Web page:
Procedure for copying Solaris from a sample system to another

Note: This procedure is NOT applicable for servers or other systems using metadevices

1. Gather configuration information on the system you intend to copy from
- df -k | grep "^/"
- above command displays all locally mounted filesystems
- note used storage in local filesystems you intend to copy
- cd /dev/dsk
- ls to get a list of disk targets defined to the current OS
- prtvtoc /dev/dsk/c0t?d0s2 to get configuration of current boot disk (must be root to use prtvtoc command)
2. Boot the install disk for the version of Solaris you intend to copy on the machine you intend to copy to.
3. When the install screen appears, simply ignore it. Start a command tool window by right clicking on the workspace and selecting "command tool" from the "Utilities…" option. Enter all commands for the to system from this window.
4. Use the format command to configure your intended boot disk.
5. newfs the new filesystems (eg newfs /dev/rdsk/c0t3d0s0).
6. Configure networking
- Get the ip address in use for the system you are copying to.
- configure the network interface:
ifconfig le0 inet netmask 0xfffffe00
- network device may have name of le0 (older systems,
SPARC 5, 10, 20), be0 (unusual), hme0(newer Ultra
machines capable of 10/100 operation), or even fddi0.
- Bring the interface online:
ifconfig le0 up
- Add a default route for the local network:
route add default 1
- use the hostname command to set a hostname for the
currently running OS:
hostname tosol
- edit the /etc/hosts file to add lines for the current
(to system) and the source system (from system): tosol fromsol
7. Add "tosol" to the .rhosts file for root on the "from" system (if not there already).
8. On the to system, make a mountpoint. This has to be in the /tmp directory, as that is the only directory you can write to:
mkdir /tmp/mnt
9. Mount the root filesystem for the new system onto the mountpoint:
mount /dev/dsk/c0t?d0s0 /tmp/mnt
10. cd to the new root filesystem:
cd /tmp/mnt
11. Copy the contents of the source system root file system to the new system (make sure you are in the new filesystem):
rsh fromsol ufsdump -0f - / | ufsrestore -rf -
12. Tidy up the filesystem by removing "restoresymtable". This is a file used by the ufsrestore command:
rm restoresymtable
13. IF NEEDED, edit the /etc/vfstab file in the new root filesystem to adjust the mountpoints to their new locations. For example, if /tmp/mnt is the mountpoint for the root filesystem, the target vfstab is in /tmp/mnt/etc. Important safety hint: Make sure that the target address of the new root volume is in the list of devices you gathered in step 1 from /dev/dsk. If it isn't, you will not be able to boot the new system successfully. As a work around (this works, although I would try to avoid doing it), copy the contents of /devices and /dev to the new root partition. This will guarantee that the current disk volume is defined to the new system.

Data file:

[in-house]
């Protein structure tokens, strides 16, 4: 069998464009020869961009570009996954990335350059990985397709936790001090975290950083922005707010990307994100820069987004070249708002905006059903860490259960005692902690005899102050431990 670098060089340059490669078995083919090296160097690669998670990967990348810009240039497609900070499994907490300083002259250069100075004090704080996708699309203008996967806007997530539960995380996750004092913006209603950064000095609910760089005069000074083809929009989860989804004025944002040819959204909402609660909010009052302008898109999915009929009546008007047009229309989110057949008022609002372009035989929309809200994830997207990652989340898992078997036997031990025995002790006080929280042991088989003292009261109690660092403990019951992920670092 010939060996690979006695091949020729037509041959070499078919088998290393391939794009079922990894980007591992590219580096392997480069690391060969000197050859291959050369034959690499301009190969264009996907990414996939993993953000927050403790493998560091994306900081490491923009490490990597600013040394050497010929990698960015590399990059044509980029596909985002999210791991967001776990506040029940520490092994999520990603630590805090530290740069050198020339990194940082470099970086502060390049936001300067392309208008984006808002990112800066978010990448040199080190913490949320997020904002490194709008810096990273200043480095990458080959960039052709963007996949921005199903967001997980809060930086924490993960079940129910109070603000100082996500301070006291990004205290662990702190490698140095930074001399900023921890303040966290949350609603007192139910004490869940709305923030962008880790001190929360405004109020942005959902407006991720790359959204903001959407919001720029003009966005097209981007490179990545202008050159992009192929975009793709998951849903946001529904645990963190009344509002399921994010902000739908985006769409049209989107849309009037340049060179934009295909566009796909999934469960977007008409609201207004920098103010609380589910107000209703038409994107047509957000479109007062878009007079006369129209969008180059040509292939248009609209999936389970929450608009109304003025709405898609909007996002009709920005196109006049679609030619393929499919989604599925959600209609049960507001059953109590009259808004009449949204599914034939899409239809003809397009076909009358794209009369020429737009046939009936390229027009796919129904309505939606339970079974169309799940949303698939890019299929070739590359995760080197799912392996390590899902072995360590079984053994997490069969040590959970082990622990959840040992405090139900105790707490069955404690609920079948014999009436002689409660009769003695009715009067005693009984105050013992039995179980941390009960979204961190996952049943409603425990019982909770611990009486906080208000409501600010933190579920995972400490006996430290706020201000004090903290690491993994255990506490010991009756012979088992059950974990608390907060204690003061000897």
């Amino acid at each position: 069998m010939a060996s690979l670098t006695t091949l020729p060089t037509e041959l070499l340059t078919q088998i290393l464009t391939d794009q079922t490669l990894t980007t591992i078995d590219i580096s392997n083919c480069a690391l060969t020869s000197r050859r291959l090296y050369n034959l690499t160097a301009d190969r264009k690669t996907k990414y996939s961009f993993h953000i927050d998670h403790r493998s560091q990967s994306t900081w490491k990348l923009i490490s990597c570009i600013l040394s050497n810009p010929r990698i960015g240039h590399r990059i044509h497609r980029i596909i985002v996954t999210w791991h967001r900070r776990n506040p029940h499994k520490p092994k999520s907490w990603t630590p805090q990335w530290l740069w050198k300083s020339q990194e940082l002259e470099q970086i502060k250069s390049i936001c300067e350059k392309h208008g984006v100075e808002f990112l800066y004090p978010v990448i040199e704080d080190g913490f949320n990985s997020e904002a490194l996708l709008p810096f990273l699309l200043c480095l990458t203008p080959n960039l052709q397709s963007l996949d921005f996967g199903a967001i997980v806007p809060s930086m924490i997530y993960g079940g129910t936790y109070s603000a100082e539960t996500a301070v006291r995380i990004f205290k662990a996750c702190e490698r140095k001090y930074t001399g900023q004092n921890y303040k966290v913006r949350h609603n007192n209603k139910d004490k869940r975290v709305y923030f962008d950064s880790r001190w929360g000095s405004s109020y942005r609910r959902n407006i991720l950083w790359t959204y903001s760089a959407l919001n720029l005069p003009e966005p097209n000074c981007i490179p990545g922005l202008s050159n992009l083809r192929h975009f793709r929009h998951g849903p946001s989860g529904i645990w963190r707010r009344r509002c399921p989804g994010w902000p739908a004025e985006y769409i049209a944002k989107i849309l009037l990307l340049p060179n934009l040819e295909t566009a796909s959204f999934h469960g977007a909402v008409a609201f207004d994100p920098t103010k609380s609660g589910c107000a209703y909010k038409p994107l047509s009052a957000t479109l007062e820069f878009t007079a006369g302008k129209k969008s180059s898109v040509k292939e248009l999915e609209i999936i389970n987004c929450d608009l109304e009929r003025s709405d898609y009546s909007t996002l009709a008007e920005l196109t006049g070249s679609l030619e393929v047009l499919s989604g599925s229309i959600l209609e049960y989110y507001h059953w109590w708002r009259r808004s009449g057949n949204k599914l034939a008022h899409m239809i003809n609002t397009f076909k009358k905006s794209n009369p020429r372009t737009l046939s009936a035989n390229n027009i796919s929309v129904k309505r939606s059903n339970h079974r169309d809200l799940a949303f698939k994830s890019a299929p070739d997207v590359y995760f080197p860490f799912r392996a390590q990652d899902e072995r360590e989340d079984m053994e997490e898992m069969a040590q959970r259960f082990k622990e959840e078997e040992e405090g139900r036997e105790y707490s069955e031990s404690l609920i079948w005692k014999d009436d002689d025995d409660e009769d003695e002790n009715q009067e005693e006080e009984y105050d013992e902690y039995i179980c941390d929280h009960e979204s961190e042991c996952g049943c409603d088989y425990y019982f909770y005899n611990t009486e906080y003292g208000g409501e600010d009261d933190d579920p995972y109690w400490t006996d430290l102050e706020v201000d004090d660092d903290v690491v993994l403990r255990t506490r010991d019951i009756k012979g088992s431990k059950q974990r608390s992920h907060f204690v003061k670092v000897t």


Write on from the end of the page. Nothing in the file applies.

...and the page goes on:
14. Change the name of the to system to its intended value. You need to change 3 files in the /etc (/tmp/mnt/etc, for example) filesystem on the root partition of your copied OS:
- Edit /etc/nodename (/tmp/mnt/etc/nodename) to specify the new system name.
- Edit /etc/hostname* (/tmp/mnt/etc/hostname*) to modify the hostname associated with the Ethernet device. This file is usually named hostname.le0, although it could be hostname.hme0 on an UltraSPARC machine.
- Edit /etc/hosts (/tmp/mnt/etc/hosts) to add the new hostname and IP address. You can either overwrite the from system's host entry or just add a new entry.
15. cd /
16. Unmount the root file system:
umount /tmp/mnt
17. Install a boot block for the new root file system. The boot file is in /usr/platform/`uname -i`/lib/fs/ufs.
The uname -i command displays the architecture for the current chip. It will most likely be sun4m, although sun4u will display for Ultra systems and sun4c for older systems (eg SPARC 2):
installboot /usr/platform/sun4m/lib/fs/ufs/bootblk
18. Mount the next partition onto the mount point:
mount /dev/dsk/c0t?d0s6 /tmp/mnt
19. Copy the next filesystem from the source system to the current directory:
cd /tmp/mnt
rsh fromsol ufsdump -0f - /usr | ufsrestore -rf -
20. Tidy up as before:
rm restoresymtable
cd /
umount /tmp/mnt
21. Repeat steps 16 through 18 for each additional filesystem you wish to copy
22. Reboot the system. I recommend that you do a reconfiguration reboot (boot -r) the first time you boot to tidy up any confused device settings.
23. If you added the to system to the from system's .rhost file, this is a good time to undo it if you don't want it to be permanent.

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